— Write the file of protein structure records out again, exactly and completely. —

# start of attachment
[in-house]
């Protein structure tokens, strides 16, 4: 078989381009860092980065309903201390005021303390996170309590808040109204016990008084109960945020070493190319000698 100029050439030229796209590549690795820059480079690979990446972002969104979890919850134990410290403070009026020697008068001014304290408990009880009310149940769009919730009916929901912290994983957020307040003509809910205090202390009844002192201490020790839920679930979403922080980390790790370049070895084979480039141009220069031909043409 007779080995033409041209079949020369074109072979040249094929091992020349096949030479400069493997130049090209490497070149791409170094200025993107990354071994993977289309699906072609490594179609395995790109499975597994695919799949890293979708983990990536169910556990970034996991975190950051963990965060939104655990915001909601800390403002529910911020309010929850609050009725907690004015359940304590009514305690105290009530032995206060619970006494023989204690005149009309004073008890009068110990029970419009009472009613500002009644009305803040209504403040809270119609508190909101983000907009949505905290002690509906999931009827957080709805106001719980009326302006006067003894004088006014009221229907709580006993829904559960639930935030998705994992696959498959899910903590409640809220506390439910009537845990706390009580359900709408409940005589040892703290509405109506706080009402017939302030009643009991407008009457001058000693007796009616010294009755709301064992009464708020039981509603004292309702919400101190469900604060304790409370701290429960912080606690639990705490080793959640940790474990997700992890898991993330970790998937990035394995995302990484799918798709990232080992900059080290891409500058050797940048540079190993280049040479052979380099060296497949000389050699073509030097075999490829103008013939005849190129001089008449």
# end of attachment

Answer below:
[in-house]
């Protein structure tokens, strides 16, 4: 078989381009860092980065309903201390005021303390996170309590808040109204016990008084109960945020070493190319000698 100029050439030229796209590549690795820059480079690979990446972002969104979890919850134990410290403070009026020697008068001014304290408990009880009310149940769009919730009916929901912290994983957020307040003509809910205090202390009844002192201490020790839920679930979403922080980390790790370049070895084979480039141009220069031909043409 007779080995033409041209079949020369074109072979040249094929091992020349096949030479400069493997130049090209490497070149791409170094200025993107990354071994993977289309699906072609490594179609395995790109499975597994695919799949890293979708983990990536169910556990970034996991975190950051963990965060939104655990915001909601800390403002529910911020309010929850609050009725907690004015359940304590009514305690105290009530032995206060619970006494023989204690005149009309004073008890009068110990029970419009009472009613500002009644009305803040209504403040809270119609508190909101983000907009949505905290002690509906999931009827957080709805106001719980009326302006006067003894004088006014009221229907709580006993829904559960639930935030998705994992696959498959899910903590409640809220506390439910009537845990706390009580359900709408409940005589040892703290509405109506706080009402017939302030009643009991407008009457001058000693007796009616010294009755709301064992009464708020039981509603004292309702919400101190469900604060304790409370701290429960912080606690639990705490080793959640940790474990997700992890898991993330970790998937990035394995995302990484799918798709990232080992900059080290891409500058050797940048540079190993280049040479052979380099060296497949000389050699073509030097075999490829103008013939005849190129001089008449």